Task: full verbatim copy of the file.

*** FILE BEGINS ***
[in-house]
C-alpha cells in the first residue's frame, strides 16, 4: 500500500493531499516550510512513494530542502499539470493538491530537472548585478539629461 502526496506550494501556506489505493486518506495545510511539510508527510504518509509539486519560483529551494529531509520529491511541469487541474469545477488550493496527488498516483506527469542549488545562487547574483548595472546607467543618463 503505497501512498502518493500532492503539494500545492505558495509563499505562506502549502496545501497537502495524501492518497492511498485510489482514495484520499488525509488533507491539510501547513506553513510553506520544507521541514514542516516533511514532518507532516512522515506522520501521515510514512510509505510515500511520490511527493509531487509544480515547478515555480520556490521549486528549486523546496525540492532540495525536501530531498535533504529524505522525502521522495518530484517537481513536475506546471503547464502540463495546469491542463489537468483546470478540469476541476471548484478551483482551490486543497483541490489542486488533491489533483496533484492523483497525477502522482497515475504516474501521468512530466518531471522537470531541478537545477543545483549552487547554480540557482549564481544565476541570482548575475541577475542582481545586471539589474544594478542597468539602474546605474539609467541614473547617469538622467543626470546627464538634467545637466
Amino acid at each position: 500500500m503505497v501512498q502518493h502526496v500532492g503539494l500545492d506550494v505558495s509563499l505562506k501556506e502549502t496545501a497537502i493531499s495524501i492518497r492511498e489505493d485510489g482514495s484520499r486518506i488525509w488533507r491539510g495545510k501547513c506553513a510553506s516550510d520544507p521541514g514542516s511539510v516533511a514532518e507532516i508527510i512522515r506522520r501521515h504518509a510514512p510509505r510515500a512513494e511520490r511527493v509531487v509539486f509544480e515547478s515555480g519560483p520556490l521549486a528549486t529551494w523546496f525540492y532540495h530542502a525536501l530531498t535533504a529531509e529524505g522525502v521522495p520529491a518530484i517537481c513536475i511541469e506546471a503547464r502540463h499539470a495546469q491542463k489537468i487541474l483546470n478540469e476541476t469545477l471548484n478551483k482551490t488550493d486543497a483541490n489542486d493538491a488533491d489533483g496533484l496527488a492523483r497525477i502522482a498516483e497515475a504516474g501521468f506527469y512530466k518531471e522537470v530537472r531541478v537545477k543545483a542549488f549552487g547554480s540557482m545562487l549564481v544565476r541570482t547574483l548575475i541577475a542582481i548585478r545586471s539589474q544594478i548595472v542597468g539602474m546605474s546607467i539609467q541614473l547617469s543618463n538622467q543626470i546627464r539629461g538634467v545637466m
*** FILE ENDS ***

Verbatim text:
[in-house]
C-alpha cells in the first residue's frame, strides 16, 4: 500500500493531499516550510512513494530542502499539470493538491530537472548585478539629461 502526496506550494501556506489505493486518506495545510511539510508527510504518509509539486519560483529551494529531509520529491511541469487541474469545477488550493496527488498516483506527469542549488545562487547574483548595472546607467543618463 503505497501512498502518493500532492503539494500545492505558495509563499505562506502549502496545501497537502495524501492518497492511498485510489482514495484520499488525509488533507491539510501547513506553513510553506520544507521541514514542516516533511514532518507532516512522515506522520501521515510514512510509505510515500511520490511527493509531487509544480515547478515555480520556490521549486528549486523546496525540492532540495525536501530531498535533504529524505522525502521522495518530484517537481513536475506546471503547464502540463495546469491542463489537468483546470478540469476541476471548484478551483482551490486543497483541490489542486488533491489533483496533484492523483497525477502522482497515475504516474501521468512530466518531471522537470531541478537545477543545483549552487547554480540557482549564481544565476541570482548575475541577475542582481545586471539589474544594478542597468539602474546605474539609467541614473547617469538622467543626470546627464538634467545637466
Amino acid at each position: 500500500m503505497v501512498q502518493h502526496v500532492g503539494l500545492d506550494v505558495s509563499l505562506k501556506e502549502t496545501a497537502i493531499s495524501i492518497r492511498e489505493d485510489g482514495s484520499r486518506i488525509w488533507r491539510g495545510k501547513c506553513a510553506s516550510d520544507p521541514g514542516s511539510v516533511a514532518e507532516i508527510i512522515r506522520r501521515h504518509a510514512p510509505r510515500a512513494e511520490r511527493v509531487v509539486f509544480e515547478s515555480g519560483p520556490l521549486a528549486t529551494w523546496f525540492y532540495h530542502a525536501l530531498t535533504a529531509e529524505g522525502v521522495p520529491a518530484i517537481c513536475i511541469e506546471a503547464r502540463h499539470a495546469q491542463k489537468i487541474l483546470n478540469e476541476t469545477l471548484n478551483k482551490t488550493d486543497a483541490n489542486d493538491a488533491d489533483g496533484l496527488a492523483r497525477i502522482a498516483e497515475a504516474g501521468f506527469y512530466k518531471e522537470v530537472r531541478v537545477k543545483a542549488f549552487g547554480s540557482m545562487l549564481v544565476r541570482t547574483l548575475i541577475a542582481i548585478r545586471s539589474q544594478i548595472v542597468g539602474m546605474s546607467i539609467q541614473l547617469s543618463n538622467q543626470i546627464r539629461g538634467v545637466m